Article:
Edit with a knife.
Never say more than you need to.


This article was originally published in Words: A Quarterly Bulletin for Technical Writers and Communicators. Volume 3, Issue 1: February 2011, with the following bio:
Lana Brindley has been playing with technology since that summer in the 80’s when she spent the whole time trying not to be eaten by a grue. She has been writing since she could hold a pencil, and is currently writing technical documentation for Red Hat. Lana holds business degrees in marketing and information systems, and with any luck will have a technical communicators degree by the end of the year. She works from her home in Canberra, Australia, and occasionally leaves the house in order to berate university students and conference goers about passive sentence construction.

This post has been cross-posted to fossdocs.

LCA Day 4 & 5: It got better before it got worse

I've taken a bit longer than planned to write this final post, as it has required some ruminating. Apologies for the delay, and a trigger warning for discussion about (and links to) sexual and offensive behaviour.

The Good

Thursday was hot and humid, but it was nice to have my official duties over for the week, and to be able to kick back and just be a conference-goer for the day.

I went along to the GLBTI+ lunch as an ally (or a "+" I guess). As another group that is under-represented at technical and open source events, I feel it is important to stick together. Unfortunately, the lunch venue required a long trek through midday Queensland heat, and we were all feeling less-than-chirpy by the time we got there. A few beers and a pleasant lunch put us all back in good spirits though, and we invested in a taxi-ride back the conference.

Thursday evening was the Penguin Dinner, held in the Conference Centre at Southbank. I had an awful lot of fun drinking cheap champagne and poking fun at the poor spelling in the trivia slides (let this be a lesson to you: never put two tech writers on a table together, and never try to outdrink an Irish woman!).

The Bad

Friday morning started with the keynote speaker, Mark Pesce. I'm not going to recount his talk in detail here, as it's already been done in other places, with much better commentary than I'm capable of producing. It's very googleable, if you so desire.

One of the things that is most interesting is seeing which of the several different offensive images most upsets people. It just proves yet again that we are all human and all perceive offence, discrimination, and humour in very different ways. What some see as funny, others will perceive as mildly amusing, disturbing, or deeply offensive.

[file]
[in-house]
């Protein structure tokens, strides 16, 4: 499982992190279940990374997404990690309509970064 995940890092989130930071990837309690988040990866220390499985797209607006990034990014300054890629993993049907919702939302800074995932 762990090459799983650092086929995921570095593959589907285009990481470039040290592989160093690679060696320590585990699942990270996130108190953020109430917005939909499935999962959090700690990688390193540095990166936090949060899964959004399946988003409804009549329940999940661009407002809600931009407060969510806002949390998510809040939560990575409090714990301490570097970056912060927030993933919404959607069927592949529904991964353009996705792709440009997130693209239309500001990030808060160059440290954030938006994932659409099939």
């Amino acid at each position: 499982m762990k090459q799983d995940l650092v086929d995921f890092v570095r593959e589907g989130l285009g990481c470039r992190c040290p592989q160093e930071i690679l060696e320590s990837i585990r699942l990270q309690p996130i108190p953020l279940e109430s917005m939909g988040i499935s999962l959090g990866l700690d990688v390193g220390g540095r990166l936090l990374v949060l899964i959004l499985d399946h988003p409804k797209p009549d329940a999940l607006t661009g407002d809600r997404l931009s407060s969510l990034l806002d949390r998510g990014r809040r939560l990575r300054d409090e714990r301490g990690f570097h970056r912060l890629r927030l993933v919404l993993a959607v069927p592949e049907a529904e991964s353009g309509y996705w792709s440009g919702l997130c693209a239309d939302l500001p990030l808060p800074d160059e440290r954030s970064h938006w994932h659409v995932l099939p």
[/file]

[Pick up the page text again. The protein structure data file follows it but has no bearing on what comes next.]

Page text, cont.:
I had seen Pesce's tweets in the lead-up to the talk mentioning that the talk included some swearing, so when he provided his "PG-13" warning, I naturally thought it was relating only to language. Oh boy, was I wrong!

Of course, the talk through the day, especially amongst the assembled haecksen was about the Pesce talk, harassment and offence in general, and the anti-harassment policy in particular. Suddenly, every infraction stood out in relief: The guy who seemed to always be in my face taking photos, the ones who were just a little too friendly and a little too helpful, the guy who asked me out on a date over IRC, despite never having actually met me. These are all the kinds of things that happen daily to most women, especially those who hang around in tech circles as much as I do, but the incidents were starting to mount up. However, an apology for the Pesce talk was given with aplomb and good grace at the closing session, and it seemed as though the worst had blown over. With a sigh of relief, the conference drew to a close.

By the time Open Day was over (and I'll have another post about that to come soon) I was exhausted, but happy. I'd had a great conference, heard lots of interesting things (many that made my brain spin with new ideas), had a great time with old and new friends, and had successfully pulled off both the miniconf and my talk.

I wasn't angry, yet ...

The Ugly

The emails began within twenty-four hours of the apology. I was originally intending to selectively quote some of the better gems here, but I have decided against it. I'm sure it is obvious where I stand on the issue, and this blog is here to record and organise my thoughts, not beat a dead horse.

However well intentioned and delivered the apology from the LCA2011 committee was, it was very clearly not echoed across the board of conference-goers. Even other committee members stood up against the policy, and defended Mark Pesce, which I find totally appalling.

I have only one question: if Pesce had given his talk at a corporate event, would the attendees have spent the next week arguing over whether or not it was appropriate? If it's not suitable for a corporate event, why should it be appropriate for a technical conference?

It wasn't the conference that let me down, in the end. It was the attitude of the conference-goers in the wake of it. I haven't decided yet whether I'll attend next year's event, and if I do whether I'll offer to run the haecksen miniconf again. The fact that I even have to consider these things is an indication that my perspective has changed, though.